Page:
Born in Scotland I have lived in England, Iran, USA and Greece. The house and land was bought twelve years ago in fulfilment of the dream of living in France that my Francophile husband nurtured. We had spent frequent holidays in France touring the more northerly parts and enjoying the food, scenery, architecture and of course gardens. However, we felt that to retire in France and enjoy a more clement climate than we currently had in Aberdeen we would need to find somewhere south of the river Loire but not too south to make returning to visit the UK onerous. The year 2000 saw us buying our house and setting it up to receive us and the family on holidays. The garden was more a field and we were helped by my son to remove the fencing that had separated the previous owners’ goats, sheep and chickens. We did inherit some lovely old trees and decided to plant more fruit trees that would survive and mature with the minimum of care until we took up permanent residence. The move took place in 2006 and the love hate relation with the “garden” started. There was so much to do in the house that there was little energy left for the hard tasks in the garden. It was very much a slow process and a steep learning curve. Expenditures have been kept to a minimum. The majority of the plants have been cuttings and I try to gather seeds wherever I can. The fruit trees have all been bought but we have tender hearts and cannot resist the little unloved shrub at a discount price and take it as a matter of honour to nurse it back to health. This year I have launched my Blog hoping to reach out to other gardeners in other countries. My aim is to make a garden for people to enjoy, providing shady and sunny spots with plants that enjoy living in this area with its limestone based subsoil and low rainfall in a warm summer. Exchanging ideas and exploring mutual problems will enrich my experience trying to form my French garden.

7 thoughts on “New plants, new places

  1. Fruit blossom is such a springtime joy. We have the crab apple Golden Hornet, the birds completely ignore the yellow apples unless it is a very cold winter.

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    • Mmm. I suppose it must depend on what else they can find. I do notice that the cotoneaster berries are eaten more or less depending on the year. They seem to be consumed more when it is a colder year. Amelia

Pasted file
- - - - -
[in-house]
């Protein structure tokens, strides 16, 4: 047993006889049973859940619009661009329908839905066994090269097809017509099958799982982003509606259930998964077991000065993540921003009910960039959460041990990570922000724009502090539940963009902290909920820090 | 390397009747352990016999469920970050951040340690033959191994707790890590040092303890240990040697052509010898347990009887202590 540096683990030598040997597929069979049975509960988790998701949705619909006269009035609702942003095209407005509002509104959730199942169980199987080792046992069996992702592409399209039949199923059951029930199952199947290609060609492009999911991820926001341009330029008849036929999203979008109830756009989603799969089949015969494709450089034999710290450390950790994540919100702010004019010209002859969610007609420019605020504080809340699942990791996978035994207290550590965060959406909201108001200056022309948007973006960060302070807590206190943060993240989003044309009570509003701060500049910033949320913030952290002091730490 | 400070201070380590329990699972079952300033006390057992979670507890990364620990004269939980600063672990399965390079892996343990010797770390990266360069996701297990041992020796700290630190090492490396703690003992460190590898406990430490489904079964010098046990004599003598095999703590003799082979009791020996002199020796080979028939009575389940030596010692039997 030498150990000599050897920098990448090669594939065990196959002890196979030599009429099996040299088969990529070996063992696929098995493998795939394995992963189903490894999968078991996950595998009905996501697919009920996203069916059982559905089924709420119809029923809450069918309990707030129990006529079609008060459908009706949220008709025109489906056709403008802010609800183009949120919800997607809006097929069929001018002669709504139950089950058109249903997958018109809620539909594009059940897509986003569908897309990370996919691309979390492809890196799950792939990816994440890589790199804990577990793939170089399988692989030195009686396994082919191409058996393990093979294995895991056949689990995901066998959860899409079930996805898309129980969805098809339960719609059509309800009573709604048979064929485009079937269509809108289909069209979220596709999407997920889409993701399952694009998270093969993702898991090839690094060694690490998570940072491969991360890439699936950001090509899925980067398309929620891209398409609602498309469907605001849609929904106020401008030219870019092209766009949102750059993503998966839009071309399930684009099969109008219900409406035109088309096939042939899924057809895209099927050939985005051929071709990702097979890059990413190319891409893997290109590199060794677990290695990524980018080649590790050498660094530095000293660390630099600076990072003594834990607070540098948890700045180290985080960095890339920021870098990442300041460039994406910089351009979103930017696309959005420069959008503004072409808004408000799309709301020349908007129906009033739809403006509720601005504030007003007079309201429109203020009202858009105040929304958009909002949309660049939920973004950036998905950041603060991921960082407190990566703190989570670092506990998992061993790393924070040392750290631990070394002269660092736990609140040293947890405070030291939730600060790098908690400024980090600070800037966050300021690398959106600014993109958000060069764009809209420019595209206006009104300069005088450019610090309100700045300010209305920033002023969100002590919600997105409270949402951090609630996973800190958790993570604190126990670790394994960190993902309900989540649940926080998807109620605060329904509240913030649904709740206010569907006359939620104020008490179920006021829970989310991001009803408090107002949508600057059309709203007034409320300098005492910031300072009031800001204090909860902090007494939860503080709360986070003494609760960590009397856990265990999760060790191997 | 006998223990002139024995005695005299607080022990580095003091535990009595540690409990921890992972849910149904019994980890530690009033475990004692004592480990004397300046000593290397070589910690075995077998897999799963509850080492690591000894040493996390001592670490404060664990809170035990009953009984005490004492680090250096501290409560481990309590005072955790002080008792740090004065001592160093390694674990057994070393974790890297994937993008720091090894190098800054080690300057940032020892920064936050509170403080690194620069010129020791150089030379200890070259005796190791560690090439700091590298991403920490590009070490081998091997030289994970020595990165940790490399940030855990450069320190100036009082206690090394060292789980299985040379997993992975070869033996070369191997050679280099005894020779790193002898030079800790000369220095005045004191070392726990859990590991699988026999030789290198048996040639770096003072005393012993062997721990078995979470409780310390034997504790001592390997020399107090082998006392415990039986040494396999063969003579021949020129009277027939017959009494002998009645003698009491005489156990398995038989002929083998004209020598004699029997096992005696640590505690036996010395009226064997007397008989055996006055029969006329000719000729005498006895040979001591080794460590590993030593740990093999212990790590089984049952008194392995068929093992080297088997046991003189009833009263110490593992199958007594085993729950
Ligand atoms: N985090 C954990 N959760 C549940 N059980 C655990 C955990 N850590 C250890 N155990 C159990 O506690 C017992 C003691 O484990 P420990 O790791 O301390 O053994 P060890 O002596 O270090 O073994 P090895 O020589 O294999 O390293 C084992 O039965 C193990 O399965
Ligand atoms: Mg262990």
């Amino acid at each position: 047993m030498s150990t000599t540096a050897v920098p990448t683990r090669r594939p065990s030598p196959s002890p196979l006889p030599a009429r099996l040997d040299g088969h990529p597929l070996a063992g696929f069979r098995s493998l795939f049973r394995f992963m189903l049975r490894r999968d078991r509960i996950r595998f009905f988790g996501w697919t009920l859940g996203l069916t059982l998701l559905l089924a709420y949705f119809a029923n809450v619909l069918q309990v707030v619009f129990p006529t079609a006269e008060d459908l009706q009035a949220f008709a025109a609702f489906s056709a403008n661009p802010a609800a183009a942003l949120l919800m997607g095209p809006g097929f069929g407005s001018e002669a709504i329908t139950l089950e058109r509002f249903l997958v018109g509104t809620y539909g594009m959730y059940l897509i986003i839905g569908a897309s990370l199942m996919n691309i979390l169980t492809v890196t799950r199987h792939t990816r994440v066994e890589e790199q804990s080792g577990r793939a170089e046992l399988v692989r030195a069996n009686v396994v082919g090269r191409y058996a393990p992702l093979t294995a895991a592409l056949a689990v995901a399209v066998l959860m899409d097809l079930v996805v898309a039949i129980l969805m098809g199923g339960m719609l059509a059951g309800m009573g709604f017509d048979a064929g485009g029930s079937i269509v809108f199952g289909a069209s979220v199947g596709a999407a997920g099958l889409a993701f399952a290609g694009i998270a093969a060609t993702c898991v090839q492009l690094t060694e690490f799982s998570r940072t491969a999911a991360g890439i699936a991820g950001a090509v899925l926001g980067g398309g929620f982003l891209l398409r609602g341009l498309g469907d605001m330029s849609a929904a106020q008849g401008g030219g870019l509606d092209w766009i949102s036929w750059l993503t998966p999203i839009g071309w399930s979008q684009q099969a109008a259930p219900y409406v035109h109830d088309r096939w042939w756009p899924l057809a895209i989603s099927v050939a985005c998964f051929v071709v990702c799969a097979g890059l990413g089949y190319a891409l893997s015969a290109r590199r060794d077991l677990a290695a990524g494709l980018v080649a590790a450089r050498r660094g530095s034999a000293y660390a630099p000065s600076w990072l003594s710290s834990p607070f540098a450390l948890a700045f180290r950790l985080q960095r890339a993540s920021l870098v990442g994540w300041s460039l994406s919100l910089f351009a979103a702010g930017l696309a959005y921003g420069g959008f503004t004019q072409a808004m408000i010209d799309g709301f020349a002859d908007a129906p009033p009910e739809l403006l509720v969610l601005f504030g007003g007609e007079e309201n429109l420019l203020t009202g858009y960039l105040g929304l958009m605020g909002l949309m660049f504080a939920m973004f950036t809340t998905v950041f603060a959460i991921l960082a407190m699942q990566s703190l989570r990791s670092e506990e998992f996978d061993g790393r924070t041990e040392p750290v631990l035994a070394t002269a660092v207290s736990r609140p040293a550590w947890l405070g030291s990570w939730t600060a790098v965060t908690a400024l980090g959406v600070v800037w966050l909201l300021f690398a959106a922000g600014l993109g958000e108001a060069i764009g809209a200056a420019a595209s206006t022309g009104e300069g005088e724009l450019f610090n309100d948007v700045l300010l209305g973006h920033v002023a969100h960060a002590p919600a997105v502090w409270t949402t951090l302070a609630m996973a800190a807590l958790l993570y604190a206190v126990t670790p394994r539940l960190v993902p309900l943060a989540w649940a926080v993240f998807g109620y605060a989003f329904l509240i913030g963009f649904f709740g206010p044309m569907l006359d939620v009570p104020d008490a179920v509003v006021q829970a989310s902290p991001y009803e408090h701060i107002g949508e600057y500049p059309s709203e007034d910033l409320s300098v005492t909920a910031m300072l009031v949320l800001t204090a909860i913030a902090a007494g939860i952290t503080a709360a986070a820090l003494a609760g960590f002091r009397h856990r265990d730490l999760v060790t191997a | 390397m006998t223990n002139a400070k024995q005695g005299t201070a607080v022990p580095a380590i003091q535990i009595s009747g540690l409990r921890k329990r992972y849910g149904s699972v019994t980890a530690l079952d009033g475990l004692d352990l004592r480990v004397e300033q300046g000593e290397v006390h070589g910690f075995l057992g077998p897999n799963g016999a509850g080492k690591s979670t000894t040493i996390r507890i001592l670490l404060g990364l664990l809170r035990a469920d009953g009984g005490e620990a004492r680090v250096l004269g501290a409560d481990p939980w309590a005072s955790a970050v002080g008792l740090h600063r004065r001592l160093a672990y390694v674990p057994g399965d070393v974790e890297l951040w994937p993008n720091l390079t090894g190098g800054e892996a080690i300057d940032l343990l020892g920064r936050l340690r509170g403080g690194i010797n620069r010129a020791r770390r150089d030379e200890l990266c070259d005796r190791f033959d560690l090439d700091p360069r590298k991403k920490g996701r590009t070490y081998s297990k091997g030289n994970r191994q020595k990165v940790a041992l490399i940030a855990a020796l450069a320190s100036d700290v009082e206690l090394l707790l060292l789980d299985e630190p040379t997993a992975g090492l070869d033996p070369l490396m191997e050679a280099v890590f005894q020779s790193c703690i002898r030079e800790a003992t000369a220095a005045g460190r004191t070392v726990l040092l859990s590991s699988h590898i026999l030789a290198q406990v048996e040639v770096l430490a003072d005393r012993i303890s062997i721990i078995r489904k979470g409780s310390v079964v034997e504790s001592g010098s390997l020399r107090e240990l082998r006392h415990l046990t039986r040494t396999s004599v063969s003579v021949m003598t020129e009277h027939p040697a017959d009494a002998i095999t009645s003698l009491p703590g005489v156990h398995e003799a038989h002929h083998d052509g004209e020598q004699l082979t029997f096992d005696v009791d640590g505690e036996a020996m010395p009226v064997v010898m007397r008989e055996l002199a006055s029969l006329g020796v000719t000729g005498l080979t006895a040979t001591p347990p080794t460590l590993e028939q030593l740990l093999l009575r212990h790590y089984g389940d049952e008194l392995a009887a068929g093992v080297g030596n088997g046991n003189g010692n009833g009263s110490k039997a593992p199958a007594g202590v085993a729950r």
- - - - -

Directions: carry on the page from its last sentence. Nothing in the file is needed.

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  2. Eleagnus is not a plant I’m familiar with, but I do like your photo of the fruit.
    Spring is certainly bursting forth in your garden.

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    • There are many different species of Eleagnus. They tend to have small discrete flowers that are often perfumed and provide nectar for pollinators, They are usually tough plants, so excellent for hedges or places that need screening but that will not support tender plants. Amelia

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  3. Your season is actually ahead of ours in California! The only plums that are done blooming are those that grew from understock, andd one is actally still in bloom. The fruiting plums an other stone fruits are still blooming.

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    • That is so interesting! Never the less, our early plum tree is not a commercial variety and more like the wild plum trees that grow around here. The plums are quite small but sweet whereas the wild plums are too acid to eat raw. All the trees and bushes here are bursting out in flower or leaf and the sap is rising in the vines, (here is a big area for producing the wine they use to make cognac.) It is not uncommon here to have cold weather here up until May so it is an unusually mild winter. We just hope there will be no late cold snap. Amelia

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      • Oh, I know exactly what you mean. It is common for us to get dry spells (although they are not a long as this one has been), but rain typically resumes just in time, before the end of the rainy season. When the orchards were still here, that process could ruin the bloom and fruit set. I am normally not worried about a frost this late, but the late bloom while the weather is so warm makes me think that the trees are expecting a late frost or torrential rain.